Just one thing - "soft" stones (like marble, travertine, etc) usually are pretty fragile, they have "veins" in their structure (inclusions of minerals) and may thermal shock (they sometimes crack even if you saw them using a tile saw with high quality blade for cutting stone, thin and pretty expensive). Travertine and other stones with porous structure do not distribute heat well.

But in general you can if you have a piece of stone with uniform (virtually) structure. And you can always put in your kiln (sand used in glass production also was a stone ages ago before time, wind, temperature and moisture did their job....). It may be tricky to retain a piece evenly heated depending on the size and form of the stone, but why not.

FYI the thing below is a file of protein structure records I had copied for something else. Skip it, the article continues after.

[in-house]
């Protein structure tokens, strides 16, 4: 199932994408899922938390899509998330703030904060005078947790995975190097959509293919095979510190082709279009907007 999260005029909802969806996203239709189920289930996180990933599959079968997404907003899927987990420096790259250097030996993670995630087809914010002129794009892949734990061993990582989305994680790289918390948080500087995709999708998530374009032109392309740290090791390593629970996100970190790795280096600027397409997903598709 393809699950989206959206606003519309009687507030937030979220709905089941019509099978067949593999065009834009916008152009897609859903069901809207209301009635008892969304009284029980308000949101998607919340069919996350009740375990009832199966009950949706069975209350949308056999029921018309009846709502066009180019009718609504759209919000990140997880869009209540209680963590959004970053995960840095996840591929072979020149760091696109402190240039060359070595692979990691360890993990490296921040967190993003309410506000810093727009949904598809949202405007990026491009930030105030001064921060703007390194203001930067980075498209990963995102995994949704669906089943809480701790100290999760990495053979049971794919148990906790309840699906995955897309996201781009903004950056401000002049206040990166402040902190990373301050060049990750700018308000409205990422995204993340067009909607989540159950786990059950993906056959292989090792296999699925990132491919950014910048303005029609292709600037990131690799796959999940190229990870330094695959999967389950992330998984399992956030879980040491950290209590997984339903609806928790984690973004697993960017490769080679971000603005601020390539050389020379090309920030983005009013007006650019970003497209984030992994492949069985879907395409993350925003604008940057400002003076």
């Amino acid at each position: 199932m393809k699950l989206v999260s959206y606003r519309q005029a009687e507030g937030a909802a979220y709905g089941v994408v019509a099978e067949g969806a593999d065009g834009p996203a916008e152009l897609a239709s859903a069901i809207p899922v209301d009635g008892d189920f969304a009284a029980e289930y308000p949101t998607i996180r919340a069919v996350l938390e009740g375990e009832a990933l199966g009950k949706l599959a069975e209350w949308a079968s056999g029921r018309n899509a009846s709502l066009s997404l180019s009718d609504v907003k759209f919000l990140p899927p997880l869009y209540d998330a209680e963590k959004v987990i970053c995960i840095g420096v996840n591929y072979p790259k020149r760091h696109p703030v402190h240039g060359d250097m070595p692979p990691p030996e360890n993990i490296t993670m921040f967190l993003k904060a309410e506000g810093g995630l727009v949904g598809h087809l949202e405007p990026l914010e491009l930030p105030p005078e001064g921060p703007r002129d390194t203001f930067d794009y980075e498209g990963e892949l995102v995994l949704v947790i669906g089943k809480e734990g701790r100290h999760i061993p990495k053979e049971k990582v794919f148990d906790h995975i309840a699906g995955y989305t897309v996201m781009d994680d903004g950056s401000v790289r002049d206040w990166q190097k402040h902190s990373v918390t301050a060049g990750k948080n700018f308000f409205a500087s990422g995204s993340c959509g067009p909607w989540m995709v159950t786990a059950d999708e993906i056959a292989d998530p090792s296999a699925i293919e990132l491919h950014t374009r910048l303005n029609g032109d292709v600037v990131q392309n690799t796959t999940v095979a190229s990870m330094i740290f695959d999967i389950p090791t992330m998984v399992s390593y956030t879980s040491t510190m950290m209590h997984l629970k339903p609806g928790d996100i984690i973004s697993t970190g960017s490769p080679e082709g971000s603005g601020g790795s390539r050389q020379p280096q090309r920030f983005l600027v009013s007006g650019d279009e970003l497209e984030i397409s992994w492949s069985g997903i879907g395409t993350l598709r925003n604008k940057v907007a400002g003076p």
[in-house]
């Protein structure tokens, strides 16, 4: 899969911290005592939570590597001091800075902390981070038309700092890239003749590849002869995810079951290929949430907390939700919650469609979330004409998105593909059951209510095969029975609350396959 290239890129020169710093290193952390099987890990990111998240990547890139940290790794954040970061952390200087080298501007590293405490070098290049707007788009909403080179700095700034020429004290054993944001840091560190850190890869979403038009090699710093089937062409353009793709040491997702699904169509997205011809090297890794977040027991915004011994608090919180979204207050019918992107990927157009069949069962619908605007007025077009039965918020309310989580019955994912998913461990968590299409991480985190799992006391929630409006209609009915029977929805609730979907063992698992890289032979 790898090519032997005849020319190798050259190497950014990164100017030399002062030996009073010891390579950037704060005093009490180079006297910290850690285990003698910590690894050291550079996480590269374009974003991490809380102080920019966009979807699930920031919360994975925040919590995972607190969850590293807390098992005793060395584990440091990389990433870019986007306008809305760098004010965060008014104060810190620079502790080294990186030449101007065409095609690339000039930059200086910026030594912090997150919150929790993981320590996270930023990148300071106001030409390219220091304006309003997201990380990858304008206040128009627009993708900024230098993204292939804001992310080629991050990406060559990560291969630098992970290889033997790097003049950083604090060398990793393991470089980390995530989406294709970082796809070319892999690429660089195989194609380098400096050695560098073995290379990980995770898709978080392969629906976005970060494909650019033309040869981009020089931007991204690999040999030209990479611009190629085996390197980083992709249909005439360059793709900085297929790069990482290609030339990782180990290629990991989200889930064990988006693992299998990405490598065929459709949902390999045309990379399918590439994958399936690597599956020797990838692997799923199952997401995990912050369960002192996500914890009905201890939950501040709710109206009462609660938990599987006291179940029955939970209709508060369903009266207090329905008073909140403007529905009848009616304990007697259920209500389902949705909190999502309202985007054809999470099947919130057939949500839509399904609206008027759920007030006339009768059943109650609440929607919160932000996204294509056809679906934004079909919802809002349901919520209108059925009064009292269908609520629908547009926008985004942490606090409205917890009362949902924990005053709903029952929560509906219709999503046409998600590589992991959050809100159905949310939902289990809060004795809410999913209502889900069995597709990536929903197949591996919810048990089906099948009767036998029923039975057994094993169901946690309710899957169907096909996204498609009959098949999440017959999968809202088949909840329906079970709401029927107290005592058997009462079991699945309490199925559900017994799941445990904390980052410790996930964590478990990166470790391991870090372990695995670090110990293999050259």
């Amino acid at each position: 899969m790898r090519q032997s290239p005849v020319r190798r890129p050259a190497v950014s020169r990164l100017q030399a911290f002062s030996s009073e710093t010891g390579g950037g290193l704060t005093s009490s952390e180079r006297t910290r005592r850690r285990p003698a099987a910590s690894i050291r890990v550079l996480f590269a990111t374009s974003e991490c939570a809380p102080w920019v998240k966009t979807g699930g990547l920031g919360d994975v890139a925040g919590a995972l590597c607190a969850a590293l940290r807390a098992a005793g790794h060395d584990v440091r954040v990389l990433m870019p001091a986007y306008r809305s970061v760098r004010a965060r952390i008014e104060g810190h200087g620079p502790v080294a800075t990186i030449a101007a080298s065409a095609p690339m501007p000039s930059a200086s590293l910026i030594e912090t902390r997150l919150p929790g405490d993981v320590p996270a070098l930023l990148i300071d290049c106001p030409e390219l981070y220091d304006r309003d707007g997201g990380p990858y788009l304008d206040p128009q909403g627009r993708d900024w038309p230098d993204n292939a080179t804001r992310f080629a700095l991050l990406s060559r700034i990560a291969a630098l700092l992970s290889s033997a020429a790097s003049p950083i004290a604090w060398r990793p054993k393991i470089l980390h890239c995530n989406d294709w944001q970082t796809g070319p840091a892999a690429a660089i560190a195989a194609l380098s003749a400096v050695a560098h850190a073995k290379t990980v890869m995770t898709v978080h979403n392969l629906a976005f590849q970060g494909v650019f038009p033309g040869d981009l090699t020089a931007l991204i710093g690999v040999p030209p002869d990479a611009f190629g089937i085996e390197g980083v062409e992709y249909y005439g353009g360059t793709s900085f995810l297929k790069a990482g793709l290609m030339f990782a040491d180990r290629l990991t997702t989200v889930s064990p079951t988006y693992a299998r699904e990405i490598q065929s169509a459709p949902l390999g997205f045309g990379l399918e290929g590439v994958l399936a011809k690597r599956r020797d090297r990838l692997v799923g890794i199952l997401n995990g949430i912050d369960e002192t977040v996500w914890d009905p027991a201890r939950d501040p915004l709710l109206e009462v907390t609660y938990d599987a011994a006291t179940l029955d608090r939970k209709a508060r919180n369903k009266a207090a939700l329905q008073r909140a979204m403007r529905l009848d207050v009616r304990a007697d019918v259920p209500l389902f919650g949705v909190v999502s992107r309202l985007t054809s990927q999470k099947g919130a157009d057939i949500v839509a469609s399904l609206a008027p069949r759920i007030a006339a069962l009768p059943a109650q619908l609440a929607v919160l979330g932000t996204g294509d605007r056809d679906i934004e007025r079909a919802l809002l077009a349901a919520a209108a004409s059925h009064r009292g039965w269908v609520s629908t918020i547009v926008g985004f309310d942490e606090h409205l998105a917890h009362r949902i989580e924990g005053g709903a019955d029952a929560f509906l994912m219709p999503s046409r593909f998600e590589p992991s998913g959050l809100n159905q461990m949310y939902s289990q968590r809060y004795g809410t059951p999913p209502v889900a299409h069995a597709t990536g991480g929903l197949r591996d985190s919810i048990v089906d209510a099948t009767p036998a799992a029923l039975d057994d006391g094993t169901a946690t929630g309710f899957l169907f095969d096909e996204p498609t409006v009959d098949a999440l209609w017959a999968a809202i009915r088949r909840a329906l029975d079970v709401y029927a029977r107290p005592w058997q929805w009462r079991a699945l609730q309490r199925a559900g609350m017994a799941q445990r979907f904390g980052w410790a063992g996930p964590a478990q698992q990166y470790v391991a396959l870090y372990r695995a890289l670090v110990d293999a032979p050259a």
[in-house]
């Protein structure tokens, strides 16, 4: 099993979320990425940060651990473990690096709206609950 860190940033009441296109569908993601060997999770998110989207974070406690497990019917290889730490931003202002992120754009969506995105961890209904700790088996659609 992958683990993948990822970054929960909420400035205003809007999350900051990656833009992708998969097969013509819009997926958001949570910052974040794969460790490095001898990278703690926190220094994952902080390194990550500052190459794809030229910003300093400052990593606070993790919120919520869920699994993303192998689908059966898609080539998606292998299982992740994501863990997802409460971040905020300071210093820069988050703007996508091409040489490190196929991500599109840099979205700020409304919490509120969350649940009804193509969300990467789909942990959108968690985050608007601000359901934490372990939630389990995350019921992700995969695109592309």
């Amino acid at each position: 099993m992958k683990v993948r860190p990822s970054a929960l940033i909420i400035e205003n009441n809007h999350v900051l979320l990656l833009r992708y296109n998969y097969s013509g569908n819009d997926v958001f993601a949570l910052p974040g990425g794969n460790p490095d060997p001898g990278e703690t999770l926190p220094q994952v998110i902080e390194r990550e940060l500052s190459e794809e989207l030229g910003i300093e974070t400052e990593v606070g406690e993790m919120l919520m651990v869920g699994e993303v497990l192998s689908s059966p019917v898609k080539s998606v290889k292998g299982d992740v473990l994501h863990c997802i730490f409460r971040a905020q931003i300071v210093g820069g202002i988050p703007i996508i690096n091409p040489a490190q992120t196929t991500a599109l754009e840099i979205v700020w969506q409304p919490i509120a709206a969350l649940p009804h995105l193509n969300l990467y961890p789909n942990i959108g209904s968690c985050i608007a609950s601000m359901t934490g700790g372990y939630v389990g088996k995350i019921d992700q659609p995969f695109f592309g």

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  #14  
Old 2015-05-14, 1:55pm
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Quote:
Originally Posted by houptdavid View Post
Yes, Maren does it with volcanic sand
Just a FYI, the COE of lava rock is around 2.5, if I remember correctly. A friend brought me a bunch of black sand back after her Hawaii trip and I tried it with 104 and boro. 104 fragmented but the boro held up (5% or so of the entire piece).
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Old 2015-05-19, 5:14am
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i'd use Moldavite or Tektite, both of which can be bought on ebay fairly cheap.
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  #16  
Old 2015-06-09, 6:07pm
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I've used beach sand on my beads.
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  #17  
Old 2015-06-10, 2:14pm
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work with drift wood its easier